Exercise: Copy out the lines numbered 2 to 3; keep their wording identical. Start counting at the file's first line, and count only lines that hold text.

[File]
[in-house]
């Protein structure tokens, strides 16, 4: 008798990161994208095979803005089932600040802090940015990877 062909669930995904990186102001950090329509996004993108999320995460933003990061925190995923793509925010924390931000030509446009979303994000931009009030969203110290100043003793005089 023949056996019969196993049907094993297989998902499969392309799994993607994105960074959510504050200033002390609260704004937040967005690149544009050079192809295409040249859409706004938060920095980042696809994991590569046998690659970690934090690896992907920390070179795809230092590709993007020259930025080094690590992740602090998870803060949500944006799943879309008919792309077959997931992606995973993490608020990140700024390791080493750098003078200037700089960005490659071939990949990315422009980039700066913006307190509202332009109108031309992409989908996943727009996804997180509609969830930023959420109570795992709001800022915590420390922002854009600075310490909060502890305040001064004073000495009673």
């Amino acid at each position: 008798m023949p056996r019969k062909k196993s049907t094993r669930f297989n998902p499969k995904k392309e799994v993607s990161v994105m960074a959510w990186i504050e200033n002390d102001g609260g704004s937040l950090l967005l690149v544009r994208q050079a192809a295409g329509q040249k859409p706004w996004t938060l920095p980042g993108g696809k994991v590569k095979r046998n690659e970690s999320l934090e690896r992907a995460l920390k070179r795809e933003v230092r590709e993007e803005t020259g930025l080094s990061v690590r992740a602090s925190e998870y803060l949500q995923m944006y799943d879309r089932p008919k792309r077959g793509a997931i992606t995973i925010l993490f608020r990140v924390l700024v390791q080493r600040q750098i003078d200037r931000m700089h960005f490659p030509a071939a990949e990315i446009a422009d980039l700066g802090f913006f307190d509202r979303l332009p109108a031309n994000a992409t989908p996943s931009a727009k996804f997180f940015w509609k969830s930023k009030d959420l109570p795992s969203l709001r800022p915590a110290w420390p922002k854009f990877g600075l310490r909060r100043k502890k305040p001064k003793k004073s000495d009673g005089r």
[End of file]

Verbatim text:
């Protein structure tokens, strides 16, 4: 008798990161994208095979803005089932600040802090940015990877 062909669930995904990186102001950090329509996004993108999320995460933003990061925190995923793509925010924390931000030509446009979303994000931009009030969203110290100043003793005089 023949056996019969196993049907094993297989998902499969392309799994993607994105960074959510504050200033002390609260704004937040967005690149544009050079192809295409040249859409706004938060920095980042696809994991590569046998690659970690934090690896992907920390070179795809230092590709993007020259930025080094690590992740602090998870803060949500944006799943879309008919792309077959997931992606995973993490608020990140700024390791080493750098003078200037700089960005490659071939990949990315422009980039700066913006307190509202332009109108031309992409989908996943727009996804997180509609969830930023959420109570795992709001800022915590420390922002854009600075310490909060502890305040001064004073000495009673």
């Amino acid at each position: 008798m023949p056996r019969k062909k196993s049907t094993r669930f297989n998902p499969k995904k392309e799994v993607s990161v994105m960074a959510w990186i504050e200033n002390d102001g609260g704004s937040l950090l967005l690149v544009r994208q050079a192809a295409g329509q040249k859409p706004w996004t938060l920095p980042g993108g696809k994991v590569k095979r046998n690659e970690s999320l934090e690896r992907a995460l920390k070179r795809e933003v230092r590709e993007e803005t020259g930025l080094s990061v690590r992740a602090s925190e998870y803060l949500q995923m944006y799943d879309r089932p008919k792309r077959g793509a997931i992606t995973i925010l993490f608020r990140v924390l700024v390791q080493r600040q750098i003078d200037r931000m700089h960005f490659p030509a071939a990949e990315i446009a422009d980039l700066g802090f913006f307190d509202r979303l332009p109108a031309n994000a992409t989908p996943s931009a727009k996804f997180f940015w509609k969830s930023k009030d959420l109570p795992s969203l709001r800022p915590a110290w420390p922002k854009f990877g600075l310490r909060r100043k502890k305040p001064k003793k004073s000495d009673g005089r």